Annual October Run Approved Amid Course Safety Concerns

OCEAN CITY — The annual Seaside 10-mile race in Ocean City was approved for later next month, but not before some concerns were raised with the portion of the course along Coastal Highway in the midtown area.

The Mayor and Council had before them on Tuesday a consent agenda with requests for approval of various special events including the annual Seaside 10 and associated 5K race. The 10-mile race begins at the Inlet, travels up the Boardwalk to 27th Street where the course the runs along Baltimore Avenue to 33rd Street.

From there, the course heads north in the bus-bike lane along Coastal Highway to 68th Street, where runners will loop around the block to 69th Street and return south along the northbound bus lane and ultimately back to the finish line at the Inlet. The Seaside 10 has always followed a similar course and it approval as part of the consent agenda appeared to be a slam dunk on Tuesday before Councilman Dennis Dare raised concern about safety on a portion of the course that runs along Coastal Highway.

Dare voiced concern the hundreds of runners would be heading north in the bus lane until they reached 59th Street. In that area, the bus lane disappears and the traffic patterns shift to the right to accommodate the multiple turn lanes needed at the foot of the Route 90 bridge. Dare questioned if the course could be rerouted in such a way to avoid that dangerous stretch roughly between 59th and 62nd streets.

“Have we ever looked at an alternative to having the participants run along the northbound bus lane in the area of 59th Street?” he said. “The highway shifts in that area and there is no bike or bus lane there. It would be a lot safer for the public and much easier for our police department and the public works.”

Special Events Coordinator Lisa Mitchell said the Seaside 10 course had always loosely followed the proposed route, although there still might be time for the race organizers to work with the police department and public works on an alternative with the event scheduled several weeks out on Oct. 26.

“I don’t know if that has ever been discussed,” she said. “I will open a dialogue with OC Tri-Running and the police department and public works to see if any changes can be made to the proposed course.”

Dare said with the lanes of traffic pinching over in the area of 59th Street, it created a public safety issue for race participants.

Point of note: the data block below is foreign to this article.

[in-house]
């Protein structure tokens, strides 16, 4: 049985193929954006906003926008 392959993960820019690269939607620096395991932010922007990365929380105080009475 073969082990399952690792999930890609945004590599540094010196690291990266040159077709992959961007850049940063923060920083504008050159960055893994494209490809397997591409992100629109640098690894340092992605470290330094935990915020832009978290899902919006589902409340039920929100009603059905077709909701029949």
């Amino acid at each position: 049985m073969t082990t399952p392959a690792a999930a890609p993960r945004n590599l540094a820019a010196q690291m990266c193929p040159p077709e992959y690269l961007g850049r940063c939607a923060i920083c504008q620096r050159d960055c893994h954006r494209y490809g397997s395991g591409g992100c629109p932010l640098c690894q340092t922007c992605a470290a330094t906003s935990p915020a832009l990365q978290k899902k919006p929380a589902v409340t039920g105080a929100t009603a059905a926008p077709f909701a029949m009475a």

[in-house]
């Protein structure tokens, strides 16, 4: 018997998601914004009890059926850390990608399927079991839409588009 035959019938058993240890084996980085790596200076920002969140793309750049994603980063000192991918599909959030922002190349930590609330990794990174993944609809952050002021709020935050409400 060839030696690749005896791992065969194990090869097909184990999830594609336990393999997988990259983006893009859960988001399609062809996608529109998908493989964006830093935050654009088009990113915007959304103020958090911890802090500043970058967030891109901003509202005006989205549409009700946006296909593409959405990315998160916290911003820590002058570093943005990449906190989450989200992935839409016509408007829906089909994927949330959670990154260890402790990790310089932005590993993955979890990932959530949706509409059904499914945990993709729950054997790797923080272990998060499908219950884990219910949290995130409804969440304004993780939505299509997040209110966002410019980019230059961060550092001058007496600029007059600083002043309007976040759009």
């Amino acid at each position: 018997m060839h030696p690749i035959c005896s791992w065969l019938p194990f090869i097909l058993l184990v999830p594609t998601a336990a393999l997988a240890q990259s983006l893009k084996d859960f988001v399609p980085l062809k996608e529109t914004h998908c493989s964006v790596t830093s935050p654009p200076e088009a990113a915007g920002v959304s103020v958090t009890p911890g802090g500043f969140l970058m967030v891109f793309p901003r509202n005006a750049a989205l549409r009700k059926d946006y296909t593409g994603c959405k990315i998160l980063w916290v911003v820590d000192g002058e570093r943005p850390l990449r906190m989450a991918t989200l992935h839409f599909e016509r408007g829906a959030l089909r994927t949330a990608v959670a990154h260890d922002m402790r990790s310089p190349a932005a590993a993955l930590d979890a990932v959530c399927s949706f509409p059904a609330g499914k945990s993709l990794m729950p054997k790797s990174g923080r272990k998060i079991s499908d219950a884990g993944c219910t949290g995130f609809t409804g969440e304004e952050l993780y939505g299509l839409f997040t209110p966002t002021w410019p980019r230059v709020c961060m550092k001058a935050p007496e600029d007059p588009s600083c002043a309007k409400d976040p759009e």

“Motorists merge over in that area and you have pedestrians and runners in that area where there is no more bus lane for a few blocks,” he said. “There is no barrier between the vehicles and the race participants.”

Dare said if it was too late at this point to change the course for an event scheduled for next month, maybe it could be reviewed prior to future Seaside 10 events.

“I don’t know if that can be reviewed in the coming weeks before this event next month,” he said. “If it can’t be reviewed at this late date for this year, can we at least work on that for next year?”

Council President Lloyd Martin said the elected officials could approve the event on Tuesday and still have time for the various departments and the race organizer to consider changes to the route.

“I think it could be done,” he said. “I don’t think this should hold up the approval tonight, but I think it could be reviewed and changes might be able to be made before the event.”

Councilman John Gehrig reiterated his prior concerns about some events on the consent agenda coming to the Mayor and Council just weeks before they are scheduled in some cases, a point he has made in prior meetings.

“I still don’t understand it,” he said. “Why are we approving events that are just two weeks away in some cases? It just doesn’t make any sense to me.”

Martin said the special events that often wind up on the consent agenda are carefully vetted by the various departments before they come to the Mayor and Council. In most cases, any concerns have already been addressed and the elected officials still have time to raise their own concerns before approving the events.

“Every department reviews these events and that takes a lot of time,” he said. “Then, they bring them before us for final approval and any late changes as we see fit. If we want them to go back and reconsider the course, there is still time to do that.”

While the Seaside 10 is run partially on Coastal Highway, the associated 5K race is self-contained to the Boardwalk with a start at the Inlet and a turnaround at 17th Street before a return to the finish line at the south tram station. The event was originally run by the Town of Ocean City. In 2009, the town asked OC Tri-Running to produce the event with the town providing in-kind support.

About The Author: Shawn Soper

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Shawn Soper has been with The Dispatch since 2000. He began as a staff writer covering various local government beats and general stories. His current positions include managing editor and sports editor. Growing up in Baltimore before moving to Ocean City full time three decades ago, Soper graduated from Loch Raven High School in 1981 and from Towson University in 1985 with degrees in mass communications with a journalism concentration and history.